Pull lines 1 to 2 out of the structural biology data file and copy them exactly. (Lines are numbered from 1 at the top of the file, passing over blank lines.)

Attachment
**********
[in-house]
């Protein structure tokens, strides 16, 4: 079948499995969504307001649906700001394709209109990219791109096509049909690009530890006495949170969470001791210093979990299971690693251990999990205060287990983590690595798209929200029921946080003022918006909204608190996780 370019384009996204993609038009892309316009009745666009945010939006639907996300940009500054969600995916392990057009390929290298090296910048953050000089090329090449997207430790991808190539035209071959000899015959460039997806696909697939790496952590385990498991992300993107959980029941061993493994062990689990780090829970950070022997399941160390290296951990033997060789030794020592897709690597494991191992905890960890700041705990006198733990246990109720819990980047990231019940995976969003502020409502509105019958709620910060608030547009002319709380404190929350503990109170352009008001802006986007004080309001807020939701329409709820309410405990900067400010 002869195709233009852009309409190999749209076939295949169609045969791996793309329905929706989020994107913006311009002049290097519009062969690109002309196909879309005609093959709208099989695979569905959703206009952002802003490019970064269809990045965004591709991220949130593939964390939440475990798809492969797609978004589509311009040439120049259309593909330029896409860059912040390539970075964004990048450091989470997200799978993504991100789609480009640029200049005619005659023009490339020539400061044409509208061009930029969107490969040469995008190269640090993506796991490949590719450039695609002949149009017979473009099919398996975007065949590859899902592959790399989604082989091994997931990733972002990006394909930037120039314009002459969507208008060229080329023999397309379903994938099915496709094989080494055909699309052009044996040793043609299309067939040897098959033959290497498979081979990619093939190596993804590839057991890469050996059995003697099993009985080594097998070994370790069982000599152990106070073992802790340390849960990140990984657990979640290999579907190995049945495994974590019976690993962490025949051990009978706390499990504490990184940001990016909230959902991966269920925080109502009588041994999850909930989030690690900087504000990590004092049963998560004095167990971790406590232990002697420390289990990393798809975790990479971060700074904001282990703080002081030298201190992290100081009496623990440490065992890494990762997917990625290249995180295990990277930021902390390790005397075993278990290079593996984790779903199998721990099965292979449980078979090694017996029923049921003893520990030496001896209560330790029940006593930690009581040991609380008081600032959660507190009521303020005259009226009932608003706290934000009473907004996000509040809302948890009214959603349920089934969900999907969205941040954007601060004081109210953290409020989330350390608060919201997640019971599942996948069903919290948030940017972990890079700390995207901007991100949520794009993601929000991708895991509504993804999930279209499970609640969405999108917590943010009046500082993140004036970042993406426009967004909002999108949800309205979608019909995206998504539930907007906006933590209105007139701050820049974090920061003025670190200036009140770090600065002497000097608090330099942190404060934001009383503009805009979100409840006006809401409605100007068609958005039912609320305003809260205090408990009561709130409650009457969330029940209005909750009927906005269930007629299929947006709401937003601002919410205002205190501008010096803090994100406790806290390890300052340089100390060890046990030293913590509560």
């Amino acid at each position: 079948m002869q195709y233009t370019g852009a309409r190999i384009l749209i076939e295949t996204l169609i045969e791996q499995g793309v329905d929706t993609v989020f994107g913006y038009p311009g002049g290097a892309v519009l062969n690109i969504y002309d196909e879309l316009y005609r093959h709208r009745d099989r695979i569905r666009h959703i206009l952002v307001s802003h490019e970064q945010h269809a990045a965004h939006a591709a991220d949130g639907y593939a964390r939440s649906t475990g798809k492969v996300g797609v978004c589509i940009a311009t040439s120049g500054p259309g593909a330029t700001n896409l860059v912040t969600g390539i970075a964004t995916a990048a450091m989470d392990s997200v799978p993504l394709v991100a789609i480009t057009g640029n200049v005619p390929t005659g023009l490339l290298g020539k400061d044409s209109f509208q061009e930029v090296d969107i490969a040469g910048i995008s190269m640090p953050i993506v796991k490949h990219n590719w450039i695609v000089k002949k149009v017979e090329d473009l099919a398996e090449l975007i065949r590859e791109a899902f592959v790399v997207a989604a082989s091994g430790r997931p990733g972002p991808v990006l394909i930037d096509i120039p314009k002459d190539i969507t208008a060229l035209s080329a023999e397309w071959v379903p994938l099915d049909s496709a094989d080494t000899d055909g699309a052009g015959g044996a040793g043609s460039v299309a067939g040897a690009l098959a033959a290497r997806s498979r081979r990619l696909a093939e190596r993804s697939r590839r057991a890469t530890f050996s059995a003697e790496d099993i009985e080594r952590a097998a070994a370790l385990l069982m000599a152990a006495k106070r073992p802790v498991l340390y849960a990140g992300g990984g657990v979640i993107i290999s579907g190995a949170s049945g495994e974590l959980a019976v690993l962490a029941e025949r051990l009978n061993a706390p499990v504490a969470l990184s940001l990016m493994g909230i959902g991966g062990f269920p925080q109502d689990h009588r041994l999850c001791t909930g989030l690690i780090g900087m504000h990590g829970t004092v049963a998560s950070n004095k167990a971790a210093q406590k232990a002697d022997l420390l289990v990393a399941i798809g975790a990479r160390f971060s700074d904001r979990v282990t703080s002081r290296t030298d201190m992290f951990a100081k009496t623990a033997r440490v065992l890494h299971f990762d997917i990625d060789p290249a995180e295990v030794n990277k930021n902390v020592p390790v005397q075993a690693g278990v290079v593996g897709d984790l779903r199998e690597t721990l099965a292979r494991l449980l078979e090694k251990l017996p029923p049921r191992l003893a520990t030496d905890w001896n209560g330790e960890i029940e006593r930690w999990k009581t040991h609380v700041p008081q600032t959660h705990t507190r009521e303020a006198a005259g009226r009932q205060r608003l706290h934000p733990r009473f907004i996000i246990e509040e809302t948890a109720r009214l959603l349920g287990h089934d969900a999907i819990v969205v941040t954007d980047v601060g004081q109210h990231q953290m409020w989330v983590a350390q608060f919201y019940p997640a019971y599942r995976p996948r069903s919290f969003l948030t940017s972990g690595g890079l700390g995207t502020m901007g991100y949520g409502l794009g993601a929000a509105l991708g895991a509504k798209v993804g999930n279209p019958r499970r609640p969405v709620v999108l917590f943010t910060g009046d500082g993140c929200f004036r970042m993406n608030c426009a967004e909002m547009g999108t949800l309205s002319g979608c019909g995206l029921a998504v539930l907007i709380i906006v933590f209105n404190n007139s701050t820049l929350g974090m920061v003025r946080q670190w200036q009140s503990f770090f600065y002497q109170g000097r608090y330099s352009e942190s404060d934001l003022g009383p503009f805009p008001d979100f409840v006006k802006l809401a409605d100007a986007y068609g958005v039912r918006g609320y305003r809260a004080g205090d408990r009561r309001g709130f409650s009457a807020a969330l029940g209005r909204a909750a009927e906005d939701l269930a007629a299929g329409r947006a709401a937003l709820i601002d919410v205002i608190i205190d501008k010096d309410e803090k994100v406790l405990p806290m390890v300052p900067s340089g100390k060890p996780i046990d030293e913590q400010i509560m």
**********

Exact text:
[in-house]
């Protein structure tokens, strides 16, 4: 079948499995969504307001649906700001394709209109990219791109096509049909690009530890006495949170969470001791210093979990299971690693251990999990205060287990983590690595798209929200029921946080003022918006909204608190996780 370019384009996204993609038009892309316009009745666009945010939006639907996300940009500054969600995916392990057009390929290298090296910048953050000089090329090449997207430790991808190539035209071959000899015959460039997806696909697939790496952590385990498991992300993107959980029941061993493994062990689990780090829970950070022997399941160390290296951990033997060789030794020592897709690597494991191992905890960890700041705990006198733990246990109720819990980047990231019940995976969003502020409502509105019958709620910060608030547009002319709380404190929350503990109170352009008001802006986007004080309001807020939701329409709820309410405990900067400010 002869195709233009852009309409190999749209076939295949169609045969791996793309329905929706989020994107913006311009002049290097519009062969690109002309196909879309005609093959709208099989695979569905959703206009952002802003490019970064269809990045965004591709991220949130593939964390939440475990798809492969797609978004589509311009040439120049259309593909330029896409860059912040390539970075964004990048450091989470997200799978993504991100789609480009640029200049005619005659023009490339020539400061044409509208061009930029969107490969040469995008190269640090993506796991490949590719450039695609002949149009017979473009099919398996975007065949590859899902592959790399989604082989091994997931990733972002990006394909930037120039314009002459969507208008060229080329023999397309379903994938099915496709094989080494055909699309052009044996040793043609299309067939040897098959033959290497498979081979990619093939190596993804590839057991890469050996059995003697099993009985080594097998070994370790069982000599152990106070073992802790340390849960990140990984657990979640290999579907190995049945495994974590019976690993962490025949051990009978706390499990504490990184940001990016909230959902991966269920925080109502009588041994999850909930989030690690900087504000990590004092049963998560004095167990971790406590232990002697420390289990990393798809975790990479971060700074904001282990703080002081030298201190992290100081009496623990440490065992890494990762997917990625290249995180295990990277930021902390390790005397075993278990290079593996984790779903199998721990099965292979449980078979090694017996029923049921003893520990030496001896209560330790029940006593930690009581040991609380008081600032959660507190009521303020005259009226009932608003706290934000009473907004996000509040809302948890009214959603349920089934969900999907969205941040954007601060004081109210953290409020989330350390608060919201997640019971599942996948069903919290948030940017972990890079700390995207901007991100949520794009993601929000991708895991509504993804999930279209499970609640969405999108917590943010009046500082993140004036970042993406426009967004909002999108949800309205979608019909995206998504539930907007906006933590209105007139701050820049974090920061003025670190200036009140770090600065002497000097608090330099942190404060934001009383503009805009979100409840006006809401409605100007068609958005039912609320305003809260205090408990009561709130409650009457969330029940209005909750009927906005269930007629299929947006709401937003601002919410205002205190501008010096803090994100406790806290390890300052340089100390060890046990030293913590509560």